Air and its Components

Oxygen is actually a poison. It causes runaway chemical reactions that animals try to guard against with anti-oxidant processes. It promotes rust which is a sort of slow burning, and chemical explosions which are a super-fast burn. On the other hand, no human could live five minutes without it.

Fortunately, in air, oxygen is heavily diluted by nitrogen. Nitrogen, about 78% of the atmosphere, is a nearly inert element. It does not combine readily with other elements, and dilutes the more reactive oxygen to a concentration under 21%, so that it is safe to strike a match. Nitrogen is also colorless, odorless, and tasteless, like oxygen, leaving the senses free to operate through the air.

Air is the mixture of gases that makes life on the surface of the earth possible. It forms the atmosphere, which absorbs most of the dangerous ultraviolet radiation from the sun.

The atmosphere also insulates us from the cold of space, moderates the extreme temperatures of night and day, and burns up falling space debris with friction, while it holds the dangerous oxygen without which we could not live.

Other elements in air include argon, helium, neon, krypton, and xenon. These are all noble gases, retained from the primordial atmosphere at trace amounts, and each adds another element of non-reactivity to the air soup. Argon is the most common, at about 0.93% of the atmosphere, that is, nearly one cup of Argon in every one hundred cups of air. Like nitrogen it is colorless, odorless, tasteless, and nontoxic. The other noble gases are present in amounts which are vanishingly small.

Carbon dioxide is present in the atmosphere in small quantities as well, at 0.038%, varying by season and by location, but plants could not live without it. They use carbon dioxide in photosynthesis, to compound the simple sugars which are the basis of life on earth. As a byproduct, they release oxygen into the air. It was the cyanobacteria, feeding on carbon dioxide, which produced the first real quantity of oxygen in the atmosphere about 2.5 billion years ago. Then, once they evolved, true plants began maintaining an atmosphere in which animal life as we know it could come to be. Plants too depend upon carbon dioxide. But carbon dioxide is a greenhouse gas, as most people know, trapping heat that may warm the earth excessively. Many scientists are concerned about the excess carbon dioxide our industrial processes and our lifestyles have left in the air.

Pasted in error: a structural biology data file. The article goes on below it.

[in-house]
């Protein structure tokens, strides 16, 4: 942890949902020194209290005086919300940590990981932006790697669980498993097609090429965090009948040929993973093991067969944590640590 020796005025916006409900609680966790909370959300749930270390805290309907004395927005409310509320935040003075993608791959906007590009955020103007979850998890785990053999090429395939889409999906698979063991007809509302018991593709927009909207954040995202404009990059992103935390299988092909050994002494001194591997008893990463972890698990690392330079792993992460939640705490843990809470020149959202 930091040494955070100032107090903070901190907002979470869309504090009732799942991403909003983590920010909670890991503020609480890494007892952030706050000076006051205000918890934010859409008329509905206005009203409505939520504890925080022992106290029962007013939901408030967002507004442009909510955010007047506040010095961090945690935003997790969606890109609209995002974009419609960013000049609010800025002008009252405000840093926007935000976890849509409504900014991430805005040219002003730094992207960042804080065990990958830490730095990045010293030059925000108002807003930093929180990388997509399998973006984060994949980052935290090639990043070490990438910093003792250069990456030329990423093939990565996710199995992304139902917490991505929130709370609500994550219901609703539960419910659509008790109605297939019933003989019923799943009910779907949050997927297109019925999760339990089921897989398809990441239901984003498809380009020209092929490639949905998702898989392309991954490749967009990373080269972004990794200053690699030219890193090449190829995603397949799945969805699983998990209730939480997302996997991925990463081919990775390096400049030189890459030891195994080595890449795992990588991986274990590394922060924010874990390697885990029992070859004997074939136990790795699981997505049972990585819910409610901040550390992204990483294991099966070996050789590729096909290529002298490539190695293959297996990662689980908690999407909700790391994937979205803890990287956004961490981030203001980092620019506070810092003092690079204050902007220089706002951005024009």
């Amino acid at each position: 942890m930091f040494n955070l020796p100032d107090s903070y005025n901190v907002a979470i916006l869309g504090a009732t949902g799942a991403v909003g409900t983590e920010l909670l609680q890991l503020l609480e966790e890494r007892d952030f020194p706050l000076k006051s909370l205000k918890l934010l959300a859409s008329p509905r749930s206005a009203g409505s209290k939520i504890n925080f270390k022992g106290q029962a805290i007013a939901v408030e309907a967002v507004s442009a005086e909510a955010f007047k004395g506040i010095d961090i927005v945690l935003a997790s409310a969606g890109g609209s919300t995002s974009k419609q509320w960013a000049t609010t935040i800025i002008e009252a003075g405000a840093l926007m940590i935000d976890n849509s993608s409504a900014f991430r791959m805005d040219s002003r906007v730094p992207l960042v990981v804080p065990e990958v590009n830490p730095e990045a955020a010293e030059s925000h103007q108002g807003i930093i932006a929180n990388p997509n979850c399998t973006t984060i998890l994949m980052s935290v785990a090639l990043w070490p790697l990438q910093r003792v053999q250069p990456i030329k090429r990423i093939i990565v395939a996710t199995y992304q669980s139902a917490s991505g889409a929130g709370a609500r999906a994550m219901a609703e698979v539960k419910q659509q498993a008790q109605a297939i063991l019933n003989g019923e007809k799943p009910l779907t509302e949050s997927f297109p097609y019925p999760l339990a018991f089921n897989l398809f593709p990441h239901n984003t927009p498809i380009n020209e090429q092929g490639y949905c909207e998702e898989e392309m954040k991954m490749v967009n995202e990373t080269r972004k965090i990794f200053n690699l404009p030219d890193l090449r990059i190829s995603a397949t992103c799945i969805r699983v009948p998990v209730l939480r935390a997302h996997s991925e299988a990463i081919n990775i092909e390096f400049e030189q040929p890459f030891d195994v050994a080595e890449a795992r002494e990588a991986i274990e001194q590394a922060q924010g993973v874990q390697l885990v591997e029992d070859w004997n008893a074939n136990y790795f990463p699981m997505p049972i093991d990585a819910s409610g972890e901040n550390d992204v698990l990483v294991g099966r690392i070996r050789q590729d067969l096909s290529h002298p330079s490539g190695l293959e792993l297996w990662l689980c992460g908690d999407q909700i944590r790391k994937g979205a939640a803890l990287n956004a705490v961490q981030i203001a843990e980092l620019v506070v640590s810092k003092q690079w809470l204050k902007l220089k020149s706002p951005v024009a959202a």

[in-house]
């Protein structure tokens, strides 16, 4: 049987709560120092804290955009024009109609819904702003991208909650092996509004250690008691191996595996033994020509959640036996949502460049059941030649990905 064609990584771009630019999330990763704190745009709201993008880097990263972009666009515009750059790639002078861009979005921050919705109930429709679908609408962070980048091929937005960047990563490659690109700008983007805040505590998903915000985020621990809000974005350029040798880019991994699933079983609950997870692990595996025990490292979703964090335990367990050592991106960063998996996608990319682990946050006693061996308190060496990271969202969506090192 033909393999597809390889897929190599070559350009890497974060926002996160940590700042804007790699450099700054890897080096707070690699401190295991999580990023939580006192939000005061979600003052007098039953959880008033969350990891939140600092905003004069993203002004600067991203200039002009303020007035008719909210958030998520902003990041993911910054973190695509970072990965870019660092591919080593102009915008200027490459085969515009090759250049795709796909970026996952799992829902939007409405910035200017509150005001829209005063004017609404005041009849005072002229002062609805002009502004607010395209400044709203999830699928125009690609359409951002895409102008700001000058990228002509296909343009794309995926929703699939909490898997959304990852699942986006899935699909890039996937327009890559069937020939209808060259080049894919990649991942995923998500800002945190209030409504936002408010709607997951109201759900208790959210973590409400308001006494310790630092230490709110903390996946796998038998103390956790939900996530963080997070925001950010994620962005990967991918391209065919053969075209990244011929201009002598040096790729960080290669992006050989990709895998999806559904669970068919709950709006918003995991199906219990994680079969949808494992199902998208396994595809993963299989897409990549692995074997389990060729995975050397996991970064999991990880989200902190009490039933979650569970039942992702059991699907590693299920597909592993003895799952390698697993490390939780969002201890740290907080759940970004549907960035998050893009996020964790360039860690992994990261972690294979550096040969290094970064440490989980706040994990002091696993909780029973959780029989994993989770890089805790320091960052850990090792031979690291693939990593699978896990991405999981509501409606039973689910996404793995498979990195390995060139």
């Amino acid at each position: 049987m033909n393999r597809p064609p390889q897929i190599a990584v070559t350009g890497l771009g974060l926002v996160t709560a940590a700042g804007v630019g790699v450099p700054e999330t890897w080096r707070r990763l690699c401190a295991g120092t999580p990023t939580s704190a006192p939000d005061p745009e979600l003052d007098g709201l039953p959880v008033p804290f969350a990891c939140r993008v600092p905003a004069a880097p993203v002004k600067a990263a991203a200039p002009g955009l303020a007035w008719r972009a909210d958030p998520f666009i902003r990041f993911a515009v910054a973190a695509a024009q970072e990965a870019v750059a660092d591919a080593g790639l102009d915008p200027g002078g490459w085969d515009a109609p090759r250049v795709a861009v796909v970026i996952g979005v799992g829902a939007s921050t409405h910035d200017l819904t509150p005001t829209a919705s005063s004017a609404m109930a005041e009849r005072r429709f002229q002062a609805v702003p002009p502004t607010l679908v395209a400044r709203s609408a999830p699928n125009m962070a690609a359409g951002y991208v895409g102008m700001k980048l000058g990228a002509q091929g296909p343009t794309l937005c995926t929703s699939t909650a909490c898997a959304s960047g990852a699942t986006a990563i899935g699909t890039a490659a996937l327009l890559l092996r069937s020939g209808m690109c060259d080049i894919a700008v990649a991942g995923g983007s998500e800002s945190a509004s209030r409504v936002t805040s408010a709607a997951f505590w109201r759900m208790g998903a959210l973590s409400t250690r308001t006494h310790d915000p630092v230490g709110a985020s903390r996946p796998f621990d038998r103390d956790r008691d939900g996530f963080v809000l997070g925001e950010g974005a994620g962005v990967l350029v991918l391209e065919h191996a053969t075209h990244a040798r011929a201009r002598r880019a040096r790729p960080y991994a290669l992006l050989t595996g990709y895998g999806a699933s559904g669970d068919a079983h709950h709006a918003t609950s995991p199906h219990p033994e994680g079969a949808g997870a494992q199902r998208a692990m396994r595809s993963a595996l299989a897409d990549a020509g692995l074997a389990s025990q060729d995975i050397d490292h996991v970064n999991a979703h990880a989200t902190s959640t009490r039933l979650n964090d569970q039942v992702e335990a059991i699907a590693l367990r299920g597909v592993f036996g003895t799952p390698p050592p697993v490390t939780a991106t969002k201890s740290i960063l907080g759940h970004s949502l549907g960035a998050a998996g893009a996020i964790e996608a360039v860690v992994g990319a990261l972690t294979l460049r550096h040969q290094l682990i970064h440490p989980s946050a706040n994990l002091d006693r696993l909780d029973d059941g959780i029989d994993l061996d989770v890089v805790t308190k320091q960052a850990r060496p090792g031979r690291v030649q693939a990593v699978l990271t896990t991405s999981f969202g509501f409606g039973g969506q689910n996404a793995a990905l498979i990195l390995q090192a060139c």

On average, water vapor makes up 1 to 4 percent of the air we breathe, depending on location. It is perpetually generated by evaporation, and removed by condensation and precipitation in an endless cycle. Water vapor in the atmosphere is obviously responsible for clouds, rain, and snow. Less obviously, it is the latent energy in water vapor which powers the most destructive storms. The energy that holds water in the vapor state is given up to the atmosphere when water changes state, and this heat energy increases the strength of storms. Water vapor is also a greenhouse gas, increasing the heat the air holds.

Pollutants are not a major component of air by volume. However, the damage done by pollutants can be major indeed. Chlorofluorocarbons emitted by old-style air-conditioners, refrigerators and spray cans are long-lived molecules that continue to impact the ozone layer of the atmosphere, which has protected the earth from excessive solar radiation for millennia. One consequence is an increase in skin cancer. Sulfur oxides, particularly sulfur dioxide, produced by the burning of some coals and certain grades of petroleum, are a building block of acid rain, which has widespread negative effects. At present, the greatest producer of sulfur dioxide in the world is China. Nitrogen oxides such as nitrogen dioxide are a basic component of smog. They are mostly produced by internal combustion engines, such as cars.

The air of Earth is not the only air. Venus and Mars have atmospheres composed mainly of carbon dioxide, one cold and thin, and one thick and insufferably hot. Heavy Saturn, Jupiter, Uranus, and Neptune have hydrogen-helium atmospheres. Moons Triton and Titan have mostly nitrogen atmospheres.

However, Earth’s air is the only one Earth life is adapted to. If the air changes too much, life on earth will change. Our air is a delicate balance of elements, life-giving volatile oxygen, steadying nitrogen, warming carbon dioxide, and nourishing water. It is seasoned with pollen and spores, sea spray and volcanic gases, and the dust of meteorites from millions of miles away.